Another important purpose of the lawyer cover letter is to be able to discuss relevant aspects of your candidacy that are not appropriate or practical to include in the resume. For instance, if you are no longer working with your last employer, this is a good place to discuss why. For example, if you were laid off because of economic reasons, it’s best to explain this on the cover letter, rather than have the employer assume that something is wrong with you from the resume alone. This is also a good place to explain gaps on your resume, transitions, or any other elements that show that you’ve not taken a linear route to your legal career. Any perceived or potential negative can be easily dealt with and explained in the cover letter.
The lawyer cover letter can also allow you to discuss positives that are not easily addressed on the resume. For instance, if you earned high grades in a particular course, received professional training in a particular practice area, or published articles in a specific field, this is a good place for you to discuss these accomplishments in details. You can expand on a specific skill or accomplishment as it best relates to the position, and discuss how these achievements enabled you to hone essentials skills for the job. Finally, if the position requires relocating, you should take the opportunity to show your interest or ties to city, and convince the employer of your willingness to move.
The purpose of the third and final paragraph of your lawyer cover letter is to reiterate your interest in the position, and direct the employer to what you want them to do. Make it easy for the employer to schedule a meeting. If you are going to be travelling to the employer’s city, let them know when so they can easily schedule a time to see you. If you are local, specify times that are convenient for you and provide telephone numbers where you can be reached and an email address.
Finally, be sure to include a line of gratitude. For example: "I welcome the opportunity to meet with you to discuss the real estate associate position. I will be in Atlanta the week of March 18th, and can be reached on my cell phone at (555) 434-9987. I hope we can arrange a mutually convenient time to meet. Thank you for your consideration."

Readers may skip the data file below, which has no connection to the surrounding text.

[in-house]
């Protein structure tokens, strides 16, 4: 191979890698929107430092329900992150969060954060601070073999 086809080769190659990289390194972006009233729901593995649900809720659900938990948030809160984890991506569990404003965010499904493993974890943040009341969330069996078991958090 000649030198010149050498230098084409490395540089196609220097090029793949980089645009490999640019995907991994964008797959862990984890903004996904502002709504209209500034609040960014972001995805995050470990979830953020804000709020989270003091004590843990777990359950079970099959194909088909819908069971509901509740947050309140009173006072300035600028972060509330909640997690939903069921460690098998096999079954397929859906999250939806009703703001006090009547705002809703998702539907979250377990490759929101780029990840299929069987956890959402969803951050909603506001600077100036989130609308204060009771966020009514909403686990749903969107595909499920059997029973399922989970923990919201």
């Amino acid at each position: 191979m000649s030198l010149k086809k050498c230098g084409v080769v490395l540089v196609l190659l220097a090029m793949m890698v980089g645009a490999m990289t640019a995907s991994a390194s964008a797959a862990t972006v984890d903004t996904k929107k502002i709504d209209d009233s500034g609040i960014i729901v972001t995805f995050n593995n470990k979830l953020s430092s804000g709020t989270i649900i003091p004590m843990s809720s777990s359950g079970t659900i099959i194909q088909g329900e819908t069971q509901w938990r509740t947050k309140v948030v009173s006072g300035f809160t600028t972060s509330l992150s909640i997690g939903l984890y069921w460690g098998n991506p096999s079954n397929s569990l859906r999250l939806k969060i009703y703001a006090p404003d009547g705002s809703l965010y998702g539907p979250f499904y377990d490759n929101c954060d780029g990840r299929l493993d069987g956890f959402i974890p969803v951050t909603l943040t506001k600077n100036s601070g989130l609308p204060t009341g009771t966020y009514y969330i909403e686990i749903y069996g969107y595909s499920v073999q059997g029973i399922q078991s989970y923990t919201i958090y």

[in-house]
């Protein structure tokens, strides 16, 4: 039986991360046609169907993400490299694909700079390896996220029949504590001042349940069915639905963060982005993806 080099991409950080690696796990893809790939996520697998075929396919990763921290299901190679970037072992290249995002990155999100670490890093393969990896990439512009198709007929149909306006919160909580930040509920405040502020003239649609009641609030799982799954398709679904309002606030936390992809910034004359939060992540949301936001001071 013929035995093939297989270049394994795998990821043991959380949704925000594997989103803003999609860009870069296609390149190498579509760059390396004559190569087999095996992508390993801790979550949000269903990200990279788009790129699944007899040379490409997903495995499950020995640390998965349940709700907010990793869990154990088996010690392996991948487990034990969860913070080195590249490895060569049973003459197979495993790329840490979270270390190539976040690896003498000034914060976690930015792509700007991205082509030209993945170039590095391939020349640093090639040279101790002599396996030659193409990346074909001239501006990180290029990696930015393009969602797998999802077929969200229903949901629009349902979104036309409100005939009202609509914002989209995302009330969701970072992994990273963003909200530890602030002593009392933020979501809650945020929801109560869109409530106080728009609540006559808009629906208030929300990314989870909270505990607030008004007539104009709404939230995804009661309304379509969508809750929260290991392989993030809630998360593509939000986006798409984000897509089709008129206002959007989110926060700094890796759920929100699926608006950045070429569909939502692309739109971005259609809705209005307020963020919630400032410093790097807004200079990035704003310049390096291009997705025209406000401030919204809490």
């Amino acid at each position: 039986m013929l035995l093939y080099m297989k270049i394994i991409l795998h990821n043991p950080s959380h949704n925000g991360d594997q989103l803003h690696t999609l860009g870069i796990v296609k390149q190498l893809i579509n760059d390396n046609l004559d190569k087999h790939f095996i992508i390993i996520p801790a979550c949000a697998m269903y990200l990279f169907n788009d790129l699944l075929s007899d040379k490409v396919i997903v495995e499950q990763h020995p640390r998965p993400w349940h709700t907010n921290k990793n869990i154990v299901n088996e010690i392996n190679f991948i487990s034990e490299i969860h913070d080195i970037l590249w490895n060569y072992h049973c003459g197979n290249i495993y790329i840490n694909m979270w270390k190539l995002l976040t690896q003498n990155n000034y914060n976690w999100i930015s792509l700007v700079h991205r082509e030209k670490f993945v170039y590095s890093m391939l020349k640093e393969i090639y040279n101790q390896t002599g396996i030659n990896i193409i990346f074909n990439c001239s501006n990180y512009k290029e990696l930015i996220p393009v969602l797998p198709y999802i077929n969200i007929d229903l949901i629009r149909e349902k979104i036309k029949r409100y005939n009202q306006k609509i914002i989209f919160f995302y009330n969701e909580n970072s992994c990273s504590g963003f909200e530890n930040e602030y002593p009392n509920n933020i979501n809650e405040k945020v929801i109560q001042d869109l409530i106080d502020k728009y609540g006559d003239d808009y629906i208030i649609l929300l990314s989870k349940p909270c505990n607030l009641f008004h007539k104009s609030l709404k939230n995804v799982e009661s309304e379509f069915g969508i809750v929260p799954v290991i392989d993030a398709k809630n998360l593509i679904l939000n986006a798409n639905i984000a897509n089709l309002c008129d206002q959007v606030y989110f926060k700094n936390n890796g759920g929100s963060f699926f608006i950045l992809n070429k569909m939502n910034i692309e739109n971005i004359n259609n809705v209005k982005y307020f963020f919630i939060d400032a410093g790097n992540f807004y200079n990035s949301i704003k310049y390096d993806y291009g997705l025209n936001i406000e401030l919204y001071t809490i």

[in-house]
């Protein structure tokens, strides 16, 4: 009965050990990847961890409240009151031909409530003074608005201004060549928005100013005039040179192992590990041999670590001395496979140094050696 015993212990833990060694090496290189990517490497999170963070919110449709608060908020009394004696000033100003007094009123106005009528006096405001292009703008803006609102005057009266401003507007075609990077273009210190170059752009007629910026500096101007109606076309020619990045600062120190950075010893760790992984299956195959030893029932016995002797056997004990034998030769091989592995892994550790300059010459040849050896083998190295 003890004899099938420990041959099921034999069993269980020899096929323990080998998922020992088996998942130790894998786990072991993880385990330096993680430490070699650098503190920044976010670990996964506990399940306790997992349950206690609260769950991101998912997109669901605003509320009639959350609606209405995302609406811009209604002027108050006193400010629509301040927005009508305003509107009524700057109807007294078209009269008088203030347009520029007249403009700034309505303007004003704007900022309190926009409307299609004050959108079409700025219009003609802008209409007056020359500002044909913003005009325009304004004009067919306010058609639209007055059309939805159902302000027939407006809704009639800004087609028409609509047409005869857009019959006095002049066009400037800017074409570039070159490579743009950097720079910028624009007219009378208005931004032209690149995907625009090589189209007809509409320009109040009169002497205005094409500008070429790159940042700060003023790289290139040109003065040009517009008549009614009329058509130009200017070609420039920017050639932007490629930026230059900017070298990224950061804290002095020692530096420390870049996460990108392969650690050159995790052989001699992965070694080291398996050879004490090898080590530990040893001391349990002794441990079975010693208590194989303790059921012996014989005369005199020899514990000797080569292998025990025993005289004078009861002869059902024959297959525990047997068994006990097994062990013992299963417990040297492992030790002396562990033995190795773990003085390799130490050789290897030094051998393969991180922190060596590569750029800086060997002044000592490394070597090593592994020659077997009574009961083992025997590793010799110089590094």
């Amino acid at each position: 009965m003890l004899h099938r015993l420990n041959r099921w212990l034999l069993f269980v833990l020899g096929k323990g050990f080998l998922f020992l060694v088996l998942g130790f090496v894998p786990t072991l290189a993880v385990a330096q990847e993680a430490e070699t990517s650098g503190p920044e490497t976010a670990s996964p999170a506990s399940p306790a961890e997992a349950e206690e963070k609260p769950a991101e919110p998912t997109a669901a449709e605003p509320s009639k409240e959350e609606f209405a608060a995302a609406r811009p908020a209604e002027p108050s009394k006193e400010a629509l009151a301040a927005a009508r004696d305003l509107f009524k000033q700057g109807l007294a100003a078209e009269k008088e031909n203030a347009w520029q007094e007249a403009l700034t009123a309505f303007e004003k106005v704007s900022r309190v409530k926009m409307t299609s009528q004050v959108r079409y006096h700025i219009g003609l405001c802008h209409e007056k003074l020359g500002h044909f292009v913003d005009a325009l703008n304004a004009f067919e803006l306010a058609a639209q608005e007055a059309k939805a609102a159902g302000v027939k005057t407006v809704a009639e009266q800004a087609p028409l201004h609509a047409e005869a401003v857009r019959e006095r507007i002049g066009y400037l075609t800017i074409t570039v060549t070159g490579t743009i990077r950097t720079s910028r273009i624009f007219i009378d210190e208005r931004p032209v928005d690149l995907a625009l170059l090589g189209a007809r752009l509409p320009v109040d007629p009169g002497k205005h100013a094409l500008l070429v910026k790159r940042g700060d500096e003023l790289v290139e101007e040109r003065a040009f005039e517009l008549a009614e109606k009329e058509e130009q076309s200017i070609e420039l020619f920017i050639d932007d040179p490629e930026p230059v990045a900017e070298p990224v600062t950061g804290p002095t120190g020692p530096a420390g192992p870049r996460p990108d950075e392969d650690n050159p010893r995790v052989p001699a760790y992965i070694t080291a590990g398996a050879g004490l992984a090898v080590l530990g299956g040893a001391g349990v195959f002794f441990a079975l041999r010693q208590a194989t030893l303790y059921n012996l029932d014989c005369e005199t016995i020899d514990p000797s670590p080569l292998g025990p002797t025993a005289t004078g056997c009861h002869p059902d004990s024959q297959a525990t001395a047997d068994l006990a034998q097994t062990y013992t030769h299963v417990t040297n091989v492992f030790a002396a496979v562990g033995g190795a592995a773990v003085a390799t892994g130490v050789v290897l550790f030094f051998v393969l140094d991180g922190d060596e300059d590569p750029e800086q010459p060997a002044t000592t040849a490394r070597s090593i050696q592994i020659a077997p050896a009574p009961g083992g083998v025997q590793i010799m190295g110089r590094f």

"I am eager to speak with you and discuss my possible contribution to John, Doe & Associates as I feel my experiences in intellectual property will be an asset to your firm. I will be in touch with you within a week, and if you need to reach me, you can call 555-434-9987, or email me at email@example.com. Thank you for your time and consideration.
"I hope to have the opportunity to discuss how my background and experiences may fit your needs for this general counsel position. Thank you for your time and consideration, I look forward to hearing from you soon."
There are a number of ways to close your lawyer cover letter. There is no one correct way. Use whatever configuration you are most comfortable with. That said; if you are going to make an “assertive” closing, such as telling an employer that you will call them in a few weeks or on a specific date, follow through. If you have not heard from the employer after waiting at least two weeks, you can contact them again, unless the employer has specifically asked that you not do so. However, if you’ve done one follow-up, and you’ve still not heard anything, stop. Contacting an employer more than once about your candidacy may be detrimental. Remember that employers are busy, probably reviewing hundreds of resumes, and are doing their best to get to everyone. There is a fine line between being eager and assertive, and becoming a nuisance. Use your better judgment, and when in doubt err on the side of caution, and keep the follow-up to a minimum.